I want to start with an apology. As I mentioned earlier, I am developing a new project for Armenia. This project has essentially taken away all the time I had allotted to this blog. While I value this blog, it’s unfortunately not something I can prioritize at the moment. I am still connecting with Armenian politics and hope to be able to comment more in the future, but for now I want to introduce my project.
Over the last year of being in Armenia, I recognized that there is huge need among the population. This need varies from humanitarian aid, youth organizations, agricultural investment, etc. If you name it, there is need for it somewhere in Armenia. One can respond in two ways, either that Armenia is a backward hopeless country and will permanently be in need of (primarily foreign) aid, or that Armenia is ripe for opportunity where those with almost any skills imaginable can make an impact. Considering my predilections, I bet you can guess which route I believe in. In fact, how much impact Diasporans can make and how all Diasporans should at least consider contributing to Armenia from within Armenia formed a core part of my talk at AGBU Focus’s Perspectives panel earlier this year.
What I can contribute to Armenia are my professional talents. There are people that are more passionate than I am, more knowledgeable about Armenia, more connected with the Diaspora or the Armenian government, but there aren’t many international law and human rights lawyers around who are determined to take on the challenges. So, I set about creating an organization that will promote Armenia’s civil society sector by increasing their efficiency and maximizing their effectiveness. The organization is called Transparency Resource Centre.
There’s no need for a long introduction to Transparency Resource Centre here as Birthright Armenia recently put a description in their summer/fall 2013 alumni newsletter. For those too impatient to read through the beautifully laid out newsletter, I screenshotted the relevant part below. If you have any questions or are interested in contributing to the cause, post below or email me at Gabe.Armas-Cardona@nyu.edu.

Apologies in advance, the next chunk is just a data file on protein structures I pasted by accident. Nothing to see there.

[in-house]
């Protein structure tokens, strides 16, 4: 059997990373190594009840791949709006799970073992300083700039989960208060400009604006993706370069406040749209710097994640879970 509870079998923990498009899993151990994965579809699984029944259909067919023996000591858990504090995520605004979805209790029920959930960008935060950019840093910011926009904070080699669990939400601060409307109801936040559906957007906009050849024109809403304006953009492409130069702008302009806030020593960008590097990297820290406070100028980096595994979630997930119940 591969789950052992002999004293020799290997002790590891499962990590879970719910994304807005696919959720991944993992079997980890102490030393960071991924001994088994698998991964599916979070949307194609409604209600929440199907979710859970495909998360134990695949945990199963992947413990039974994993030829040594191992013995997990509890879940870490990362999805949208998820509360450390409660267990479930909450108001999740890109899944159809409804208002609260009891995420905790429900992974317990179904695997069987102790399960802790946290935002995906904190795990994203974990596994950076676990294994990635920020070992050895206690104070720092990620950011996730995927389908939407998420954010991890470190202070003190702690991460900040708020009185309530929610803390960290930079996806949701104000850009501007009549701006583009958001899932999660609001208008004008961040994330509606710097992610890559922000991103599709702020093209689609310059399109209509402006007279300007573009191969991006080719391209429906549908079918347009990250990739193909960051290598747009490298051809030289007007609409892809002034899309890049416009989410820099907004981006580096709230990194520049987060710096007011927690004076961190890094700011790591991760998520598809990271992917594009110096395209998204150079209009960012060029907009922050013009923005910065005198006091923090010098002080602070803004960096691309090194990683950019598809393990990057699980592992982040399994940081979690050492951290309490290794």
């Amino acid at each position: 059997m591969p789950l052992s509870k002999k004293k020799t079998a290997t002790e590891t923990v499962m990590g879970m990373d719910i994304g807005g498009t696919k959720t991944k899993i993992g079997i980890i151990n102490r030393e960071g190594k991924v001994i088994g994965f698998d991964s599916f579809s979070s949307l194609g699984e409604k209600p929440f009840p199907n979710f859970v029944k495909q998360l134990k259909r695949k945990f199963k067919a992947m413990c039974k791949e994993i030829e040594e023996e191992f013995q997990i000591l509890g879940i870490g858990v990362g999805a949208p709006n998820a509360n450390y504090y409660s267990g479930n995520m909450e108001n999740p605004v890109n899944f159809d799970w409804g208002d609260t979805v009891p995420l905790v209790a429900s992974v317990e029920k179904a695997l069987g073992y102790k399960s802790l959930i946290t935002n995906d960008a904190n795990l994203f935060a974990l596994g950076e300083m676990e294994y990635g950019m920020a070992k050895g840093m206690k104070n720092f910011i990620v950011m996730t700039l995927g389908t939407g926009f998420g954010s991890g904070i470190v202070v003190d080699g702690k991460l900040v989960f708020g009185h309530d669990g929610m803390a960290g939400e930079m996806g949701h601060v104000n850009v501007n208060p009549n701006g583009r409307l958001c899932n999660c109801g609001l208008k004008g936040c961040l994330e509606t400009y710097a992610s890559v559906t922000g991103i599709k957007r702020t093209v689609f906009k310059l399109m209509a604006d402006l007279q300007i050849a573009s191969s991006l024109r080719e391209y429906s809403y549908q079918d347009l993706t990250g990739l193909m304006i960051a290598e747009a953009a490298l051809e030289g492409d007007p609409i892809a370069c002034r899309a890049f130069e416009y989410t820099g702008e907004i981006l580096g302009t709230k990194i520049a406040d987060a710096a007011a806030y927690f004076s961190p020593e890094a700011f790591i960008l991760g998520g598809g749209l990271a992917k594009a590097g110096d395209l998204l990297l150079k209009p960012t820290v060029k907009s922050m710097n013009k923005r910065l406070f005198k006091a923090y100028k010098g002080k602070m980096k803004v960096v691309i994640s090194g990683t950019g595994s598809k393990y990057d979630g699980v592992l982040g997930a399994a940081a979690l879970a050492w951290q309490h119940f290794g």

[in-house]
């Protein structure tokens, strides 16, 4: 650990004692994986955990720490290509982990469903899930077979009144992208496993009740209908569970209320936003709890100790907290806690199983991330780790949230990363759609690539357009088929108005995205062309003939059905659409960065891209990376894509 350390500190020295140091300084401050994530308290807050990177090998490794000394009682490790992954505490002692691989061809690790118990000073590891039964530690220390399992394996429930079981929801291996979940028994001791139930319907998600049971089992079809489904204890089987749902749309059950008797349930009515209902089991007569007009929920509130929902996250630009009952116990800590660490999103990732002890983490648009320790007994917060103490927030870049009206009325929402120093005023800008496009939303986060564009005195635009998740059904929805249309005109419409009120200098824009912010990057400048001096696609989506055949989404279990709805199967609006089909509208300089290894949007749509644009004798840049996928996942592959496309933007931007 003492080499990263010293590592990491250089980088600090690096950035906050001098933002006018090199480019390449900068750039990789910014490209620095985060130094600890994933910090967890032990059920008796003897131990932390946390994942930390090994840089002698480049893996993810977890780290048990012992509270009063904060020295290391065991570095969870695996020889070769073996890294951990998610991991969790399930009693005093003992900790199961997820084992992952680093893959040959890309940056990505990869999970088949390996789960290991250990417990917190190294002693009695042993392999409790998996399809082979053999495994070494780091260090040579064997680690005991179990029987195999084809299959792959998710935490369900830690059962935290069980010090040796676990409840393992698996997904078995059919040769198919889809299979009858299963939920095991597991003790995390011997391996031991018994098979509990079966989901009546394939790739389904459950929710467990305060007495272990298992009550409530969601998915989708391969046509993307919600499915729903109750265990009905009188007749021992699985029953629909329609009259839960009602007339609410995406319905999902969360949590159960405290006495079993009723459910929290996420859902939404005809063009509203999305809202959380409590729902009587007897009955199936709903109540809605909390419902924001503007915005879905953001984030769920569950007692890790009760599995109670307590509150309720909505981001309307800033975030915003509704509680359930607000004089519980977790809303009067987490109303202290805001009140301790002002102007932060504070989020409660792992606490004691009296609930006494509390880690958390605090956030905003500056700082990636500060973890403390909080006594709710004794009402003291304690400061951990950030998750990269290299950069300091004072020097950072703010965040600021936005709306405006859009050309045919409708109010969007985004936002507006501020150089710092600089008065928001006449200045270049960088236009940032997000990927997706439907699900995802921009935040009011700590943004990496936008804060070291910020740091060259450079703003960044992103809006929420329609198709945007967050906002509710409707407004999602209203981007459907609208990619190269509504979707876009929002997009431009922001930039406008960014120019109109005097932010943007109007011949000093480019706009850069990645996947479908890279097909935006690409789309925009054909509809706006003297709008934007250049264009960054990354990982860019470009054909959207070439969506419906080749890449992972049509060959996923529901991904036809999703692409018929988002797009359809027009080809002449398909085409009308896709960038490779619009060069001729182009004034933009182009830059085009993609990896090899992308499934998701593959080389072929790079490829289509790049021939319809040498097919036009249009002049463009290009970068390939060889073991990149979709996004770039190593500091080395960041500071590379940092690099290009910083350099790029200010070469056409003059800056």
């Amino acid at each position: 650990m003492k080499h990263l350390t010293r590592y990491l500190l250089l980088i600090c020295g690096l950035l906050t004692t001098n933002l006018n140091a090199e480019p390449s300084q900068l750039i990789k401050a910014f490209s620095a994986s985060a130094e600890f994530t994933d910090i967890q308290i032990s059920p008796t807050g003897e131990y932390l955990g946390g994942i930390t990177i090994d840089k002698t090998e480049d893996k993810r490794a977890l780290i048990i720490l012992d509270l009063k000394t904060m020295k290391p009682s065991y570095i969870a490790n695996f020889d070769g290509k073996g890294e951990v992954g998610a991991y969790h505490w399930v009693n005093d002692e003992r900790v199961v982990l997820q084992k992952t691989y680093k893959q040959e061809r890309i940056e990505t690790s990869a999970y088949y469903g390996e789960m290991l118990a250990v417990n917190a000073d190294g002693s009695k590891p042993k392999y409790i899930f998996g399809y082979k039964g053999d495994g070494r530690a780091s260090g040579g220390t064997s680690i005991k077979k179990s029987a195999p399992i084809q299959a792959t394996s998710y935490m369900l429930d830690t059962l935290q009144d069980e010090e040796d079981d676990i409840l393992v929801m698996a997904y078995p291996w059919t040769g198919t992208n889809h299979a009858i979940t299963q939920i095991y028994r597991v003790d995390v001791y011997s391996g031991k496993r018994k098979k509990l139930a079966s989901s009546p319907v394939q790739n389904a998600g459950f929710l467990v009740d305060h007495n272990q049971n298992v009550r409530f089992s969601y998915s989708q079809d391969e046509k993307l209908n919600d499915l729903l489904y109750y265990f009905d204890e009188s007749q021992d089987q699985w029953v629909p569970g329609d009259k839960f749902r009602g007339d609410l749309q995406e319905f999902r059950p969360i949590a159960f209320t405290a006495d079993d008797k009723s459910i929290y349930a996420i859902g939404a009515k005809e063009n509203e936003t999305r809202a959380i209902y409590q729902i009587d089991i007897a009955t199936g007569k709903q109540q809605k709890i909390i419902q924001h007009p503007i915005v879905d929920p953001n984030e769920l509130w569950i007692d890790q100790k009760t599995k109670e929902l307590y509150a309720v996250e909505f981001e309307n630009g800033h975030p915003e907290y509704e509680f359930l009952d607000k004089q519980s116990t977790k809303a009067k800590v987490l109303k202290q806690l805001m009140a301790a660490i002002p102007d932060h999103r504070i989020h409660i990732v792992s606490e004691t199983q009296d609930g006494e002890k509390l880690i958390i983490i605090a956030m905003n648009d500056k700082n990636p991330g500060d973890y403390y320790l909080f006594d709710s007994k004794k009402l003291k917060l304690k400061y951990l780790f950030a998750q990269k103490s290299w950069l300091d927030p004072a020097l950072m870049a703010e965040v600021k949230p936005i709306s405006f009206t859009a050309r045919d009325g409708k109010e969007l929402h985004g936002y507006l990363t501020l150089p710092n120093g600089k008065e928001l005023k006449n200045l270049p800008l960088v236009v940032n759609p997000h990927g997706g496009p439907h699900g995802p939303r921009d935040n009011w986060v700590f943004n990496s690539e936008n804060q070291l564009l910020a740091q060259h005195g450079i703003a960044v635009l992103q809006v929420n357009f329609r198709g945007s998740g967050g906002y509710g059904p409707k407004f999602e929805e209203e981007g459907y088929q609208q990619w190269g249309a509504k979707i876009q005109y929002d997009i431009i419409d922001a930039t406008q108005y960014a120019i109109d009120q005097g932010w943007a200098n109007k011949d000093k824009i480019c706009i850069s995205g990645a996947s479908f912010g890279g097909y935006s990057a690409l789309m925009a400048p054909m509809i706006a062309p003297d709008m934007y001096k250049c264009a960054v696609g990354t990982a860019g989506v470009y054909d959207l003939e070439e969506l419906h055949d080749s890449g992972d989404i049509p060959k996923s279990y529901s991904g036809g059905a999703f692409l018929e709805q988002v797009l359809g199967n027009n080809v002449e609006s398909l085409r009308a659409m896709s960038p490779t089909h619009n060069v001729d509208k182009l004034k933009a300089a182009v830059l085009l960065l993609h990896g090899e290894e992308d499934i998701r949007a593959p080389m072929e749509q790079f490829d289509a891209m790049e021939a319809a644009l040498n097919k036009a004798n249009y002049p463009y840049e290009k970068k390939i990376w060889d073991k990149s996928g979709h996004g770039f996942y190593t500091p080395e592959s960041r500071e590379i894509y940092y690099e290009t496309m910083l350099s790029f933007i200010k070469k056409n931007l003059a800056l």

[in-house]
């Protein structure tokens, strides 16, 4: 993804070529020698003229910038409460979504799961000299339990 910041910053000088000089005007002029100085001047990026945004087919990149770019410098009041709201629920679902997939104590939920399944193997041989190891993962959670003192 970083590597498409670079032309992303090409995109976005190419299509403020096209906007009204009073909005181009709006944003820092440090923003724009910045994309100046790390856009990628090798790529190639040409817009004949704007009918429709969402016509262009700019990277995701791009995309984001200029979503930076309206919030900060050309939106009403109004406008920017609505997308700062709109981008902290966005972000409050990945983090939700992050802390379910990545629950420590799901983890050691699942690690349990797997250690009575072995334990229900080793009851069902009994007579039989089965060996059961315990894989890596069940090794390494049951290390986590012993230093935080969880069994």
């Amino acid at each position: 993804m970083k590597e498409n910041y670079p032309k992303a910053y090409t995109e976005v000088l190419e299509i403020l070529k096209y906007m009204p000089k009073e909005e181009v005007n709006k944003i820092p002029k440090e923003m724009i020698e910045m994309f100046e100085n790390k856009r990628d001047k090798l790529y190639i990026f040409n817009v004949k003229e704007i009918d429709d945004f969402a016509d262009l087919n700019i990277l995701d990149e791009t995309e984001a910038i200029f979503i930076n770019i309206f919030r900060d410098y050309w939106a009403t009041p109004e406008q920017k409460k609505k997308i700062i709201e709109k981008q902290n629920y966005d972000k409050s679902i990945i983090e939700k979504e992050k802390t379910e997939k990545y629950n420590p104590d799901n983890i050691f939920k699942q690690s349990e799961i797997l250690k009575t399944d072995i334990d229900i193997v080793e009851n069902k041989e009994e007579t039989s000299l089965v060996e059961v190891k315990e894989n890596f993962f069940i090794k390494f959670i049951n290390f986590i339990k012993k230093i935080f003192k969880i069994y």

Selection from Birthright Alumni newsletter summer-fall 2013
Considering my great experience with Birthright Armenia last year, I am forced to bring attention to these two recent news pieces. Two BRA alumni have write ups for their recent contributions to Armenia, Paul Vartan Sookiasian and Oksana Mirzoyan. Both of them have contributed to Armenia, established a life here and are planning on staying for a while, Paul working in an office funded through USAID and Oksana through artistic endeavors and working with Onearmenia.org. I hope that both Paul and Oksana serve as models to other people considering living in Armenia, either for the short-term or for a more permanent stay.
So here I’ve been for the last 36 hours struggling to communicate (acting like a mute when I’m out in public) and still just trying to get my bearings (e.g. I still have the unsolved problem of I don’t know where I can buy a towel). Then I go to this community service task for birthright: picking off the petals of flowers from the genocide memorial to dry them and put them on paper. While the work was fun, it was a culture shock to be surrounded by over a dozen fluent English-speaking 20-somethings.
The Birthright Armenia crew
I suddenly could speak at a normal speed with my full vocabulary using irony and sarcasm to my heart’s desire without worrying that my listener wouldn’t understand. I could make cultural references people would understand. I could tease, mock, flatter, cajole, amuse and impress without fear of misunderstanding. I might as well have been hanging out in America as it was so easy and seamless.
However, I came to Armenia to learn Armenian culture including some of the language and not just hang around westerners. But, I’m also not a machine and need to be able to relax and express myself sometimes. And, meeting people and learning what they do and their backgrounds is learning more about Armenia. As you can tell, there is a struggle.
A part of me wants to excel, which requires that I’m in a familiar setting, the other part wants to develop new knowledge and understanding, which requires that I’m in an unfamiliar setting. This is a balance that everyone has to regularly work on. Do I watch my favorite brainless tv show or read a new book? The only difference here is that my unfamiliar setting is as close to as unfamiliar as you can get.